Wednesday, June 15, 2011
    Today is clear and warmer. We leave the cabin at 37 and return at 63 . Construction on the Lamar Bridge has kept some visitors to the west and south. Lamar Valley is quiet. At Slough Creek a large crowd is gathered in the lower parking lots waiting for something to happen. Vehicles line the road to the still closed campground.
    A grizzly sits at a bend in the creek, staring at the water, deciding what to do. He leans back in the grass and a second bear appears. The first swims across the creek, then the other. They rummage through the grass looking for elk calves. They find an old carcass and shake it out. On another slope farther west, two cow elk and a calf travel toward the Lamar River. They look carefully at the water rushing over the rocks. One cow jumps in and begins to swim. She is pushed downstream sideways by the strong current, but makes it to the other side. The other cow stares at the water again and trots a circle. She looks across the river and down at the water again. Then she trots up the slope with her calf.
    Near Petrified Tree, a large group of people are watching the Blacktail Pack at a carcass on the hills across Yancy's Hole. There are seven wolves, but only two are visible, a black and a gray, both bedded. The gray chews on something, a bone or piece of hide. We see the black occasionally lift his head or stretch his legs. First the gray gets up and then the black, traveling up the slope and disappearing over the ridge.
    Badger Watch 2011 is on in Little America. We wait patiently across the road not far from the Lamar bridge construction for almost an hour. Finally the mother appears and lies almost flat on top of the den - she blends into the grass and dirt in the glare of the sun. One by one three fat and curious kits poke their heads out of the den and waddle towards their mother. They all want attention and fight over Mom, occasionally getting knocked back into the den. The kits are almost as big as their mother with striking markings. They pop out and slide back down, providing lots of entertainment for us and passing vehicles.
    Near Specimen Ridge trailhead, the two grizzlies are courting. Earlier I thought they might be siblings, but now it's obvious they are a pair. The bears chase each other, rolling and tumbling in the grass, biting each other's faces. They weave through the sage looking for elk calves and then nap together. We start to leave when an unidentified gray wolf runs through the sage in front of the bears. The wolf is headed towards Junction Butte, we lose sight of it in the tall grasses.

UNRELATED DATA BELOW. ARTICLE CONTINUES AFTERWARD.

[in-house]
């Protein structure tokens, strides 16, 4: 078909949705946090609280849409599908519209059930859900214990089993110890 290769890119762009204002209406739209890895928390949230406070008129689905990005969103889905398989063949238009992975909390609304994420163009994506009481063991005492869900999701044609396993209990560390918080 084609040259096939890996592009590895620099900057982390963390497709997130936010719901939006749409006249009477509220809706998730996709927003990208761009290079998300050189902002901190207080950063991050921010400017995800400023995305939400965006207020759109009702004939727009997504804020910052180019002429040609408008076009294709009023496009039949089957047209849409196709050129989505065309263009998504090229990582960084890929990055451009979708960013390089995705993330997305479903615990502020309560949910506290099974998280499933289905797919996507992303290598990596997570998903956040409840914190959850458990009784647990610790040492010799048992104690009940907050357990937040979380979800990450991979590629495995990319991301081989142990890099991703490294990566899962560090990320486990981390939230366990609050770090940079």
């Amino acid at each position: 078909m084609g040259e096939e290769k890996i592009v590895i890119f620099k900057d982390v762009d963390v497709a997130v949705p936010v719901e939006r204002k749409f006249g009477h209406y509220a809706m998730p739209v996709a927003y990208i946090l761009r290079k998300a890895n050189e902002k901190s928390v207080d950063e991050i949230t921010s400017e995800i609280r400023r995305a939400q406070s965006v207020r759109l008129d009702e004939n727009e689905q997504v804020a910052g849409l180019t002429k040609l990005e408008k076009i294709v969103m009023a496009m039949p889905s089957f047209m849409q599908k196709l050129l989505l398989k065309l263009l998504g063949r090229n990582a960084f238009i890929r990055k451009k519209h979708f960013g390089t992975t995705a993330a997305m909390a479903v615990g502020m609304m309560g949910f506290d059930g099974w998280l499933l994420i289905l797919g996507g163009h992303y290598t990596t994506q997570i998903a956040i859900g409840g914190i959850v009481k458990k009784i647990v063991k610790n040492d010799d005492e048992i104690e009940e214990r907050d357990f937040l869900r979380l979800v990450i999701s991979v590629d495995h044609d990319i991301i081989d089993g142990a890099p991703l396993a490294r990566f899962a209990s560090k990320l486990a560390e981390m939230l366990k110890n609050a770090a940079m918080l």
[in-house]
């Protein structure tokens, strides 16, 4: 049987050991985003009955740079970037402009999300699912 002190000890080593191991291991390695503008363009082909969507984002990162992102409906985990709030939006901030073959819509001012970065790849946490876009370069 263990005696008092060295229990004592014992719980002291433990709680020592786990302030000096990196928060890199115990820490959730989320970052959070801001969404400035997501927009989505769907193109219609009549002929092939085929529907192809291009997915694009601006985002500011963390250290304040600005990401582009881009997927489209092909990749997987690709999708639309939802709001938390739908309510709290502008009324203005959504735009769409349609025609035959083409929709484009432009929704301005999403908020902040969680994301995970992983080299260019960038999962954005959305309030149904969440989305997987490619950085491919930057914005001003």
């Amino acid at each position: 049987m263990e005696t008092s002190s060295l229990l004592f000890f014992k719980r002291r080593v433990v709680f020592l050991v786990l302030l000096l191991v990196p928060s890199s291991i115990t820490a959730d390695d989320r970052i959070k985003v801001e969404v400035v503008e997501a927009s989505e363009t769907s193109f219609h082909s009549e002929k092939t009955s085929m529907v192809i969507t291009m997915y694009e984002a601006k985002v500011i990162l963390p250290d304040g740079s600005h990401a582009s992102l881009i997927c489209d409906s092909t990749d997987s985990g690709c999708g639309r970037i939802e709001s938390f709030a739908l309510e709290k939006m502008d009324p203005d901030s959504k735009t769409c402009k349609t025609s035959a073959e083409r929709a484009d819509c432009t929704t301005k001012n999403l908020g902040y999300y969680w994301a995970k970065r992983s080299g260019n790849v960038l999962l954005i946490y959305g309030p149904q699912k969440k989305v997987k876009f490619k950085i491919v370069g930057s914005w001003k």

We take one of our favorite hikes up the Yellowstone River trail weaving through the picnic area to the edge of the ridge high above the canyon. The trail is steep at this point, climbing through forest before it reaches the level part of the trail. Larkspur, bear grass, yellow violets, arrowhead balsam line the trail in pale and bright yellow, white and violet blue. All this is half speculation as we study the petals and leaves and stamens. Does it have that many petals? The leaves don't look like that in the book. That looks too big, too small, not quite the right color. In our efforts to identify any number of flowers, a hundred doubts arise. One day I'll take a walk with someone who can tell me what flowers these are exactly. In the meantime, we enjoy the flood of color.
    The wind at the top of the canyon is unrelenting. Not a big person, it almost blows me over, so I stay far away from the ridge. Earlier today we watched the osprey nest at the tip of a tree across the canyon, the female settled and rocking her body gently over two chicks. The male came to the nest, dropping a small fish and she just looked at it. He flew away with the fish and returned once more. Again, she did not take it. They seemed to have a conversation of sorts as she opened her beak several times. The male finally flew away with the fish. I wonder about this behavior, the female seeming to refuse food when there were two small mouths to feed. Tim suggests that the male offered the female food - twice - and she refused, telling him she had enough and that he needed to eat too. From the trail we can still see the male osprey soaring over the river and violet green swallows twirling in the air. We love this hike high above the river canyon with the flowers and big horn sheep - we see seven - and its views of Little America, Tower and the canyon. But the wind makes it hard work today.
    After the hike we stop at Petrified Tree to watch a small black bear forage in between the trees and deadfall along the creek. The wind is getting colder and still whipping me around, sanding my face. On the way back to Silvergate, Lamar Valley is quiet. No wolves in the valley for us today, but we do see one very light coyote running along the banks of the river. Not many coyotes this trip so far.

Author - Christine Baleshta
Photography - Tim Springer

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